Reconsidering Secularism

Some Europeans are still amused by the primary reason American voters gave for their electoral choices. "Moral values?" What an antiquated concept! And claiming to be "a city on a hill"? What arrogance! But one European official thinks the United States is on to something. Rocco Buttiglione, Italy's minister of European affairs, wrote an article titled "Of God and Men," published in the November 10 Opinion Journal, an online feature of the Wall Street Journal. The article began by noting that President Bush concluded his election victory speech by saying "God bless America." Buttiglione comments, "It's likely that in the European Parliament, the U.S. president would be considered unfit for his job on account of his religious beliefs. Even worse, for Europe's legislators, would be that he's not ashamed to express those beliefs so clearly and so publicly." The Italian statesman notes that Mr. Bush's firm stand on family values and other moral issues was a major factor in his re-election. He opines that this makes it apparent that "Europe and the United States are drifting apart not only on foreign policy but also on their vision of a democratic society and of the proper relationship between politics and ethics." He contrasts the views, for example, of Alexander Hamilton and Jean Jacques Rousseau. Hamilton believed politics "needed values it could not produce itself" and needed to rely heavily on churches "to nurture the virtues civil life needs." By contrast, Rousseau thought churches needed to bow before civil religion, which is why Europeans will not tolerate an under God phrase in their pledges of allegiance. On both sides of the Atlantic in the cultural revolution of the sixties, traditional values like individual responsibility and self-sacrifice were jettisoned in favor of individual freedom and self-indulgence. "In this world nobody would need moral convictions," writes Buttiglione. In a world of limitless disposable resources, "nobody would need to toil for his bread." Well, back in the real world, that fantasized tomorrow never came, though secularism did take deeper root in Europe than in the United States. Buttiglione points out, "We still live in a world in which resources are limited, we have to work hard to have our share of them, we need the support of a family, and we need the old traditional virtues that had been too easily dismissed. Americans have become aware of this state of affairs sooner than Europeans." Some Europeans ridicule America's resolve to be "a city set on a hill," implying that we should abandon the moral high ground and join them in a convictionless swamp. But there's hope that the migration may move in the opposite direction. Buttiglione reasons that a struggling economy and aging society in Europe "can survive and be modernized only if we recover at least some of the values of the past -- among them the ethics of hardworking and caring fathers and mothers." He thinks "we can expect also in Europe a change of attitudes within a comparatively short period of time." Good news. Then he concludes, "Now America, the most advanced country in the world, shows us that religion may be and indeed is a fundamental element of a free society and of a modern economy." Amen! I could not have put that better myself. For further reading and information: Rocco Buttiglione, "Of God and Men: Unlike America's, Europe's political establishment is hostile to Christianity," Wall Street Journal, 10 November 2004. David Klinghoffer, "What We Bush Voters Share: In God We Trust," Los Angeles Times, 8 November 2004. Collin Hansen, "Now That You've Got Political Power, What Are Your Going to Do with It?Christianity Today, 12 November 2004. Trudy Chun, "A Legacy of Light: Ronald Reagan's 'City on a Hill'," BreakPoint WorldView, October 2004. See the "Worldview for Parents" page "The First Requirement of Leadership" for a comparison of Rousseau and George Washington. BreakPoint Commentary No. 041117, "The Threat at Home: Europe and Radical Islam." BreakPoint Commentary No. 041108, "It's Not Payback Time: Christians and Politics as Unusual." BreakPoint Commentary No. 041104, "Don't Stop Now: 'Value Voters' and the Future." Charles Colson and Ellen Vaughn, Being the Body (W Publishing, 2003).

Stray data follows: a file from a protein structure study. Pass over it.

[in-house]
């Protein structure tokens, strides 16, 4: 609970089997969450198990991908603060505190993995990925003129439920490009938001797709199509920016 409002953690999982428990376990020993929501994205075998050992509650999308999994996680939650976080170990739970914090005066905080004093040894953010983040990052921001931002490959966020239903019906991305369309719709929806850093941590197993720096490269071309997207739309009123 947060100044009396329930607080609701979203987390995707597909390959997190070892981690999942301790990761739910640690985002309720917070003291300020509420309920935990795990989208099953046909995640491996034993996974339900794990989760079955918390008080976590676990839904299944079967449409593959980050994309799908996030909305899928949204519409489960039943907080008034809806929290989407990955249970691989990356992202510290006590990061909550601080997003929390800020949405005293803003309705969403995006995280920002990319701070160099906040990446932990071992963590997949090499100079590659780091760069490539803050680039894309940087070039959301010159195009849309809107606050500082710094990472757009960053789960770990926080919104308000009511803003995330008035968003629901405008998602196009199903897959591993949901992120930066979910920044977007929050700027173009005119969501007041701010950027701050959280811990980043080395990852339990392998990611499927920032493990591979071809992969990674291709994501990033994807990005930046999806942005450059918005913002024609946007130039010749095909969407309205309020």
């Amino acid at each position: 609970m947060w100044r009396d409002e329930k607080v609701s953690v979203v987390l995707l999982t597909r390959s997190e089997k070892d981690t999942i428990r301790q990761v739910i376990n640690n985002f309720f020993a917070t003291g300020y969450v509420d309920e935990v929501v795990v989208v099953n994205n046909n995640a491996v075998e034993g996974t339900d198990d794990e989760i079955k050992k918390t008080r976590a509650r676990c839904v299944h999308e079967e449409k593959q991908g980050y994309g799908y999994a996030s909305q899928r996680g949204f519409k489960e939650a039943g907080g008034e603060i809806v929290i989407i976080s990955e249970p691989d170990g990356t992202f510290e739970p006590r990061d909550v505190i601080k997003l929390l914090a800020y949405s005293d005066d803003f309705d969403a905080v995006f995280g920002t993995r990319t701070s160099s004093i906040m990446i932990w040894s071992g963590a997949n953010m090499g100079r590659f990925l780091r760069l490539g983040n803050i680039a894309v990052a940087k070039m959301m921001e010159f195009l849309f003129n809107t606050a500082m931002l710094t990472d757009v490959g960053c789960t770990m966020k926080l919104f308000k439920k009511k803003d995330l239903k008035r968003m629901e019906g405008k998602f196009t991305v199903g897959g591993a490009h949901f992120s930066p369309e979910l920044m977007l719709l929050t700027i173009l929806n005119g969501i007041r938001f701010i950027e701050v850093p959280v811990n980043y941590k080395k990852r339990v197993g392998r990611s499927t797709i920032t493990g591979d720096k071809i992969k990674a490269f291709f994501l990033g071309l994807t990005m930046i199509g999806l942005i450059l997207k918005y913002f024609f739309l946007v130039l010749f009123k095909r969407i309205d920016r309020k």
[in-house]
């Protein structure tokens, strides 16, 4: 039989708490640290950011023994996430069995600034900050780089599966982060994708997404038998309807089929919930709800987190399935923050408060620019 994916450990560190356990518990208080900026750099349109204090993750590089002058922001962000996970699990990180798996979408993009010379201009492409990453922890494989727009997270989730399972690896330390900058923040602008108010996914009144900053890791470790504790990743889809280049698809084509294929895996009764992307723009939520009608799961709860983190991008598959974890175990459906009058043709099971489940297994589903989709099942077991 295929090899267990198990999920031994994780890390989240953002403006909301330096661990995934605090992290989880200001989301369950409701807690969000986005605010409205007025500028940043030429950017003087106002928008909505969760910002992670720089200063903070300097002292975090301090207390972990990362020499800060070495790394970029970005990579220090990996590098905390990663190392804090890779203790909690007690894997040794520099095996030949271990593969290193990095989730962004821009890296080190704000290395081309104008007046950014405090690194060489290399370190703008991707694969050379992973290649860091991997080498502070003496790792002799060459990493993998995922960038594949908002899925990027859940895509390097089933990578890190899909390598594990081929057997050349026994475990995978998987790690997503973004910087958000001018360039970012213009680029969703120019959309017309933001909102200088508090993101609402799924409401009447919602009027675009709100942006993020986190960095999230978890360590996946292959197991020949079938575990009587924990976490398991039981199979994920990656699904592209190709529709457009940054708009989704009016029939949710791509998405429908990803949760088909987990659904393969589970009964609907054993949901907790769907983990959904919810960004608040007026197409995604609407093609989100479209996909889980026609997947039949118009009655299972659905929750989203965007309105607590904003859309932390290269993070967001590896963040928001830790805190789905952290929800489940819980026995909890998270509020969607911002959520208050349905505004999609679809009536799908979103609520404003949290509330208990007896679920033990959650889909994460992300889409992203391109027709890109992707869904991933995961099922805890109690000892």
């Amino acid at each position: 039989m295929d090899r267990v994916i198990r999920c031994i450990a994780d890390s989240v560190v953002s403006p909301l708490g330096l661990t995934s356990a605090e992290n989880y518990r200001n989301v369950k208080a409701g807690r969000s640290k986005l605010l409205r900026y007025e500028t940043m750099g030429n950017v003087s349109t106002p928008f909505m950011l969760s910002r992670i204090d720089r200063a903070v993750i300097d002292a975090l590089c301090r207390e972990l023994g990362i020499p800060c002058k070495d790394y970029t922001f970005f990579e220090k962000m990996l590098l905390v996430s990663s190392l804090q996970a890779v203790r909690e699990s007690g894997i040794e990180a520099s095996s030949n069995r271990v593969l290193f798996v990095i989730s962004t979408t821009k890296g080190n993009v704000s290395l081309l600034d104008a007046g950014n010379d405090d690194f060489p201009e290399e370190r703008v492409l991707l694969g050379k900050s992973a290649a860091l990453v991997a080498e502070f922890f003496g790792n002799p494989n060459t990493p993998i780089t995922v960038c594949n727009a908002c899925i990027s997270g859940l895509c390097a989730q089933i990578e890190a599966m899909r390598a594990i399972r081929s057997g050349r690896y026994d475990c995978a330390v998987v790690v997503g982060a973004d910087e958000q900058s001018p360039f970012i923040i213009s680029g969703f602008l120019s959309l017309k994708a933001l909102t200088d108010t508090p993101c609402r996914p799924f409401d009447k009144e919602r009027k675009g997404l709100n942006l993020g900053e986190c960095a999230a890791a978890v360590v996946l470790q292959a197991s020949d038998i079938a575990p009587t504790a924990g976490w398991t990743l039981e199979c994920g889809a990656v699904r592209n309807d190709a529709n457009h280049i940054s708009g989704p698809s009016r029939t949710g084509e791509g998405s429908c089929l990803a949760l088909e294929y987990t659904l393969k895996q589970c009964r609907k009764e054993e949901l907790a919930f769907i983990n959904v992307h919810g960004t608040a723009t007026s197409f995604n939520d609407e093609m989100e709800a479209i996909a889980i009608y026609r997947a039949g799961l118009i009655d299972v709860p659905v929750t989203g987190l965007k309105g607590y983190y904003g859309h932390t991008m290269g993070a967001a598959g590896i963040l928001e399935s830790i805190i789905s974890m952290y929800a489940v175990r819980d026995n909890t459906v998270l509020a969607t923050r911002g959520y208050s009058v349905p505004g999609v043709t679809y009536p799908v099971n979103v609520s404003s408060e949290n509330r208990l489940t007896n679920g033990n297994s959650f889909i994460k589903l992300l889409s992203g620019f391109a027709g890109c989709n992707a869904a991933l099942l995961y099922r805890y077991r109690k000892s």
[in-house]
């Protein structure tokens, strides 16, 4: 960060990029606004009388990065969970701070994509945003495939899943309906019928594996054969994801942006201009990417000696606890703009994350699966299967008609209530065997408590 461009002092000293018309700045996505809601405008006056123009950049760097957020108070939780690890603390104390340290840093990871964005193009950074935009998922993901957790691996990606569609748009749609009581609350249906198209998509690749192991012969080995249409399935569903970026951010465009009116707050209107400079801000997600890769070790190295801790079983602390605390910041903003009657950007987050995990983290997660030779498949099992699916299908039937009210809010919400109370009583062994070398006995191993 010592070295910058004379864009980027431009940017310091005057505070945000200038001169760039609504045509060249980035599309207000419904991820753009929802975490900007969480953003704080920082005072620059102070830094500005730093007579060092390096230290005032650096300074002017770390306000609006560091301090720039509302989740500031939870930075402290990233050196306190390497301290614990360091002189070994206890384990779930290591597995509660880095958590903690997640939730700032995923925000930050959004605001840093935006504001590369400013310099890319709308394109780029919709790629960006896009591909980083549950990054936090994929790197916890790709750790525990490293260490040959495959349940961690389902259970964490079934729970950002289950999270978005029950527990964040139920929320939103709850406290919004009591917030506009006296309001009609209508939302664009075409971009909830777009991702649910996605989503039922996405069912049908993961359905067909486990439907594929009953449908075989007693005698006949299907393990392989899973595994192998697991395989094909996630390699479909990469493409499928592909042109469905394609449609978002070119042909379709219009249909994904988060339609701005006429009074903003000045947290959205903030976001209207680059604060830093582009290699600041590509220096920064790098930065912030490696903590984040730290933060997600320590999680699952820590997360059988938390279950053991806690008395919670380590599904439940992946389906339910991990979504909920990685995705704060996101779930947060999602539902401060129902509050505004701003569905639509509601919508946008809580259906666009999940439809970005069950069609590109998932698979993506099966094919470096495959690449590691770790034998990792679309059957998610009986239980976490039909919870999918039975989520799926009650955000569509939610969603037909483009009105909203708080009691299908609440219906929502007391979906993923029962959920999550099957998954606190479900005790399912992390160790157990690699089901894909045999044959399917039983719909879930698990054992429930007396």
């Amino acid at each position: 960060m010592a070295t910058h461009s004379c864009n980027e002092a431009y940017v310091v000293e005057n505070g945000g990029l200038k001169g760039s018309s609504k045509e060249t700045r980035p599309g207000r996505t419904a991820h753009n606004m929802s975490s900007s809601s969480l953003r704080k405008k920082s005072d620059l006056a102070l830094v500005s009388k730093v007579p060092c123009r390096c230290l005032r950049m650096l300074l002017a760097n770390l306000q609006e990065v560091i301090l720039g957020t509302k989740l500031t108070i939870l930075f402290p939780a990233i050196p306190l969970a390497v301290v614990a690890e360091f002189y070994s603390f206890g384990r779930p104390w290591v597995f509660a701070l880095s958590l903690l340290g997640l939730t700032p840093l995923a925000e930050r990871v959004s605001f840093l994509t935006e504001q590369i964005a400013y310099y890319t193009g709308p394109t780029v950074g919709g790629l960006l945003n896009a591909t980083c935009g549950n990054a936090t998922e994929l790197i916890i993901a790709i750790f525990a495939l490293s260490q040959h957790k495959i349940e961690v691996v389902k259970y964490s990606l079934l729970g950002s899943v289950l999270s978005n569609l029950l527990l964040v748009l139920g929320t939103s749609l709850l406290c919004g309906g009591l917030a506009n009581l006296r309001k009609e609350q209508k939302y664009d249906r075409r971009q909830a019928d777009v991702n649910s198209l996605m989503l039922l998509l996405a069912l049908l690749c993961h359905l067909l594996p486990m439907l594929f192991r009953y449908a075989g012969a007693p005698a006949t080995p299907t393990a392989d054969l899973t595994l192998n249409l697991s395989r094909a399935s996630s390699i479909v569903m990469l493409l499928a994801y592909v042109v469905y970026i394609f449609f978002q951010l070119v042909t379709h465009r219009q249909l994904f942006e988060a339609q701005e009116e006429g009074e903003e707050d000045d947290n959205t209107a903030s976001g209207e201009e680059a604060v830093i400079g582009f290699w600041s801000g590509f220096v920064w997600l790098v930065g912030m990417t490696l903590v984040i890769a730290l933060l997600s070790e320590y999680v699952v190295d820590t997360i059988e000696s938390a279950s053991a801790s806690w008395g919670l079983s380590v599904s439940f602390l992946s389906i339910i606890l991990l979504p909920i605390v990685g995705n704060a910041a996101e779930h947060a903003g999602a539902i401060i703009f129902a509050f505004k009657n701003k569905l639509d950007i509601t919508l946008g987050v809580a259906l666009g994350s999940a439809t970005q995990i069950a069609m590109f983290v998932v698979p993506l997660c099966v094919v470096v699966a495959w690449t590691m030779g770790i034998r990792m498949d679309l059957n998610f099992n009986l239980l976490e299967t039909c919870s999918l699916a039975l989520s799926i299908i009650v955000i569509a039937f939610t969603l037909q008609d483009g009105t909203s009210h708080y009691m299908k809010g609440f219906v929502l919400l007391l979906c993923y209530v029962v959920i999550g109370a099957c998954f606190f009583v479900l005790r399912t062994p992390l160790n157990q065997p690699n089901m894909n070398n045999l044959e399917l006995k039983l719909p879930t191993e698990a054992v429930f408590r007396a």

Chuck Colson


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